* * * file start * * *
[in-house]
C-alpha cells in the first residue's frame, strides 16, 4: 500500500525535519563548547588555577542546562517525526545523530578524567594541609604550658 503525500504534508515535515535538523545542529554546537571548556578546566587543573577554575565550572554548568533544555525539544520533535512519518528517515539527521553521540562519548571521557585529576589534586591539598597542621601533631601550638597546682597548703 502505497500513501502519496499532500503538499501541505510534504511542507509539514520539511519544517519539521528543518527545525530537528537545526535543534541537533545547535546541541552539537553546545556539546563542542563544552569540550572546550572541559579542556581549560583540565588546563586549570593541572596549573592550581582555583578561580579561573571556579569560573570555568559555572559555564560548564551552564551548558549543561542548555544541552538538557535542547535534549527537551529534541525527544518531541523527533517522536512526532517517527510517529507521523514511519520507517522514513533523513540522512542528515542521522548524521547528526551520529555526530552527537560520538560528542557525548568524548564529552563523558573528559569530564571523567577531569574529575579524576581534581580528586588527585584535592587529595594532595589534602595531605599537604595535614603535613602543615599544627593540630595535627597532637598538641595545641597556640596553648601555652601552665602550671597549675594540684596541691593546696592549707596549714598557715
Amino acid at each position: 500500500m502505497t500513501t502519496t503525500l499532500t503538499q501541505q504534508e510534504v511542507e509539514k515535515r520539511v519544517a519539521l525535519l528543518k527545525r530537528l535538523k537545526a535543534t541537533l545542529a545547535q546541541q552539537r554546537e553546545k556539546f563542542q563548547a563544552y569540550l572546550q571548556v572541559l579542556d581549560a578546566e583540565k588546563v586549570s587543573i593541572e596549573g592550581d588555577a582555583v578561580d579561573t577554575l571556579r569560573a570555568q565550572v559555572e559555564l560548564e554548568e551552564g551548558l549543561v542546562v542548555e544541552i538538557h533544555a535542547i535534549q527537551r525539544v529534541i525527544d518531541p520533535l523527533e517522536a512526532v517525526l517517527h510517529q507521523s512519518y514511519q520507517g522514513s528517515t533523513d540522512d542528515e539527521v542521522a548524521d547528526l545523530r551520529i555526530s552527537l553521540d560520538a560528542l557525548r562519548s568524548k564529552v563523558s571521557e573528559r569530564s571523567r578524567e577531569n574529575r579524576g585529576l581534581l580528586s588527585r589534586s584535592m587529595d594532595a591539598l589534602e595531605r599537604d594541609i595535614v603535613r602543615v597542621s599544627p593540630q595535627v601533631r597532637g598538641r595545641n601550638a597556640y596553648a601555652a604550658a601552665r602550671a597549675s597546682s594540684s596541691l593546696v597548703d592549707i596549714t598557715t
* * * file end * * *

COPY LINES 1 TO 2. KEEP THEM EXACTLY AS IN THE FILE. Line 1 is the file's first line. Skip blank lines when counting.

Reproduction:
[in-house]
C-alpha cells in the first residue's frame, strides 16, 4: 500500500525535519563548547588555577542546562517525526545523530578524567594541609604550658 503525500504534508515535515535538523545542529554546537571548556578546566587543573577554575565550572554548568533544555525539544520533535512519518528517515539527521553521540562519548571521557585529576589534586591539598597542621601533631601550638597546682597548703 502505497500513501502519496499532500503538499501541505510534504511542507509539514520539511519544517519539521528543518527545525530537528537545526535543534541537533545547535546541541552539537553546545556539546563542542563544552569540550572546550572541559579542556581549560583540565588546563586549570593541572596549573592550581582555583578561580579561573571556579569560573570555568559555572559555564560548564551552564551548558549543561542548555544541552538538557535542547535534549527537551529534541525527544518531541523527533517522536512526532517517527510517529507521523514511519520507517522514513533523513540522512542528515542521522548524521547528526551520529555526530552527537560520538560528542557525548568524548564529552563523558573528559569530564571523567577531569574529575579524576581534581580528586588527585584535592587529595594532595589534602595531605599537604595535614603535613602543615599544627593540630595535627597532637598538641595545641597556640596553648601555652601552665602550671597549675594540684596541691593546696592549707596549714598557715